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Shell Disc Beads in Northwest America

by Scott M. Thompson

 Most of us are familiar with the important role beads played (and still play) in the decorative arts of Native Americans. One bead type often overlooked by scholars is the shell disk bead of Northwest America.

Ranging from 5 to 9 mm (1/5 to 2/5 inches) in diameter with small but uniform circular perforations, and from 1.3 to 1.7 mm thick, they were used by the thousands, mainly for the men's loop necklace. Loop necklaces, along with a cloth pullover shirt, plaid breechcloth, and wool leggings sporting a decorative panel around the cuff, were major items of regalia visually establishing a man's regional or tribal affiliation.

This specific outfit endured for over fifty years, from around 1870 up into the 1930s; and reached across the intermontane west and the Columbia River Plateau identifying members of the Crow, Blackfeet, Shoshone, Arrow Lakes, Spokane, Nez Perce, Yakama, Sinkaiusae, and other people.

Left: Blackfeet chief wearing a loop necklace of shell disk beads, c. 1926. (Photograph courtesy of Arthur Dunning, Spokane, WA.)

Loop necklaces, often assembled by those who wore them, consisted of two narrow but thick leather support pieces hanging over the wearer's breast, suspended from the neck by tie thongs. Strung between the leather supports were multiple strands of shell disk beads that formed the loops.1 Loops were usually graduated in length, maybe seven inches long at top to 25 inches long for the lowest loop. Just one of these popular ornaments could contain over 2,000 shell disk beads.


Right: Plateau style shell disk bead loop necklace in the collection of the writer.


From where did all of these beads come?

Ethnohistoric sources tell of Native California people (the Pomo, Miwok, Yurok, Maidu, and others) using and making strings of clam shell disk beads for personal adornment and as a medium of exchange.2 Knowing their use by California people, some writers automatically assumed that these were the beads used by Plateau and western Plains people for loop necklace manufacture.3

However, I'm not convinced of this. In areas even nearer to the coast than the territory of the Crow or Blackfeet, those beads were said to be valuable, "a double handful of the coast beads was equal in value to a large tanned buckskin or a horse."4

Yet Native informants and vintage photographs attest that loop necklaces were very common. In spite of the notion that the necklaces symbolized wealth and social standing any man - rich or not - who wanted to advertise his regional affiliation could apparently obtain the necessary materials.

Moreover, direct trade between California Natives and the Columbia Plateau had ended before the loop necklace became a popular ornament. When trade did exist between them, few shell disk beads seem to have been traded. Archaeological artifacts recovered from the Great Basin and the Columbia Plateau include nowhere near the quantity of beads needed for even one loop necklace,5

The quantity of shell disk beads necessary to meet the demand, or to create the demand for loop necklaces might have been a venture for a commercial manufacturer, such as the Campbell company of New Jersey, known for making shell wampum.6

Left: A variety of sizes of shell disk beads commonly used for loop necklaces (writer's collection). Most shell disk beads are assumed to be of clam shell.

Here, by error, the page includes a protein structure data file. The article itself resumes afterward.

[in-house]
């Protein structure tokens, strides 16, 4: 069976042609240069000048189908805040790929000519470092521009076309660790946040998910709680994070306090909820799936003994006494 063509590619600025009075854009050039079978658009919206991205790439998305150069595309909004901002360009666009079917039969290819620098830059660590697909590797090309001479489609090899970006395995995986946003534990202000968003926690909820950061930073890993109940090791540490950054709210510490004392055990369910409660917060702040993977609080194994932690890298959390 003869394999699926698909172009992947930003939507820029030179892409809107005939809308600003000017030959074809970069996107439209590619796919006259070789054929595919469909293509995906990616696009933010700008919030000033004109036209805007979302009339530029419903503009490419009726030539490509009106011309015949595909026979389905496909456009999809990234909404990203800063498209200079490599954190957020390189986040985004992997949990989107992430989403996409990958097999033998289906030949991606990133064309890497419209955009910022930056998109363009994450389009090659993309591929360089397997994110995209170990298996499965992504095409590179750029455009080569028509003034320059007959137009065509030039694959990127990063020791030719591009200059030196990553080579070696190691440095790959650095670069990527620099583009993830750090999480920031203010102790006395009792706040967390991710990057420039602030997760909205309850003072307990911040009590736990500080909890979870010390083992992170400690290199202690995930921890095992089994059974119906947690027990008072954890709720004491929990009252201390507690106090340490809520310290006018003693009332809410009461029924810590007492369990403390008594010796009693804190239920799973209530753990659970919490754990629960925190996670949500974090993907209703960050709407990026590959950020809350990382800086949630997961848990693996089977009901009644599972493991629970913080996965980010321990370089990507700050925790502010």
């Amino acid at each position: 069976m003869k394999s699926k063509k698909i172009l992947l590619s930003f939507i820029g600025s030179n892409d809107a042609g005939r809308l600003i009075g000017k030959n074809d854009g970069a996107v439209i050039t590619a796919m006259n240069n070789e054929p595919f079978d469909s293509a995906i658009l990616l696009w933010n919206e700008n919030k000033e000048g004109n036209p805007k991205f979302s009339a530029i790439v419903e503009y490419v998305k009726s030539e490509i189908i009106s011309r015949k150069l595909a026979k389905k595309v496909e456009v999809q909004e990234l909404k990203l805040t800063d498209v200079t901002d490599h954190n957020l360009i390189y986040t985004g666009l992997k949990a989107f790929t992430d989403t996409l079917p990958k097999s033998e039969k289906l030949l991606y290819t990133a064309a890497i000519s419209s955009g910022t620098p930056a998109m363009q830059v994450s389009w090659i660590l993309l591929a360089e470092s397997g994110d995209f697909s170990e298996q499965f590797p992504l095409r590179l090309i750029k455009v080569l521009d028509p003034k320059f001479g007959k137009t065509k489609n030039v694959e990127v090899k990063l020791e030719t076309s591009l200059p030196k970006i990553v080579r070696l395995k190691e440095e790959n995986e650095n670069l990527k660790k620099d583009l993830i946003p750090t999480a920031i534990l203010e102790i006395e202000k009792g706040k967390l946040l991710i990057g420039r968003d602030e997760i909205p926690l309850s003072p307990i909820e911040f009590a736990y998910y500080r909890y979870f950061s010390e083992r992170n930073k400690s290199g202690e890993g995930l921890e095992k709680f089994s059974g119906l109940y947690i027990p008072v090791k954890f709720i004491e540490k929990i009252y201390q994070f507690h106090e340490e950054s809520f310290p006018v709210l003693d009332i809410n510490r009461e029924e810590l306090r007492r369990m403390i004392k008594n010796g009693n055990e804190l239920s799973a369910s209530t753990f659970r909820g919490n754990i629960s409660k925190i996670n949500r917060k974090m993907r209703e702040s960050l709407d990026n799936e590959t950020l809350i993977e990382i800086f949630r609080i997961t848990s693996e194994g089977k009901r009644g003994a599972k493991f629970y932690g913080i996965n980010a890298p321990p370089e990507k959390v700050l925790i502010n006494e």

Richard Conn credits the Campbell company for the manufacture, "By the 1880s, most such beads were made commercially at the Campbell Wampum factory in New Jersey,"7
In another source (see footnote
5) there is no mention of discoidal shell beads made by Campbell, only cylindrical and tubular ones.

Published inventories of traders and trading companies focus on the fur trade years, predating the use of loop necklaces by a decade or more. They do not list shell disk beads as trading stock.

So the question remains, from where did all these beads come? Maybe a reader of TheBeadSitewill be able to provide additional information. Opinions are interesting but documented evidence on the origins of shell disk beads submitted here could broaden our understanding of Native American aesthetics and of Indian-white trade relations.


1 Some sources imply that bone disk beads were an acceptable alternative to shell beads for loop necklace construction. Of the 276 loop necklace samples using disk beads included in my 2001 survey of this style of ornament, only one was positively identified as being made of bone disk beads.
2 See Alfred Kroeber, Handbook of the Indians of California, (New York: Alfred A. Knopf, 1931). Andrew H. Whiteford, North American Indian Arts, (New York: Golden Press, 1970). Page 134 shows a concise diagram of Native manufacture of shell disk beads.
3 Two examples include a caption on a loop necklace in the Pamplin exhibit of Native Arts (Lewis Clark Center for Art and History, Lewiston , ID, Summer 2000) and Evelyn Wolfson's American Indian Tools and Ornaments, (New York: David McKay, 1981), p. 21.
4 Verne F. Ray, The Sanpoil and Nespelem, (Seattle: University of Washington Press Publications in Anthropology, v. 5, n. 2, 1933), p. 48.
5 See Donald Collier and others, Archaeology of the Upper Columbia Region, (Seattle, University of Washington Press Publications in Anthropology, v. 9, n. 1, 1942), pp. 92-97 as one example.
6 Charles E. Hanson, Jr. "Campbell Wampum," Museum of the Fur Trade Quarterly, (v. 21, n. 4), pp 2-6.
7 Richard Conn, A Persistent Vision, (Denver: Denver Art Museum, n.d.), p. 110.

© 2002 Scott M. Thompson


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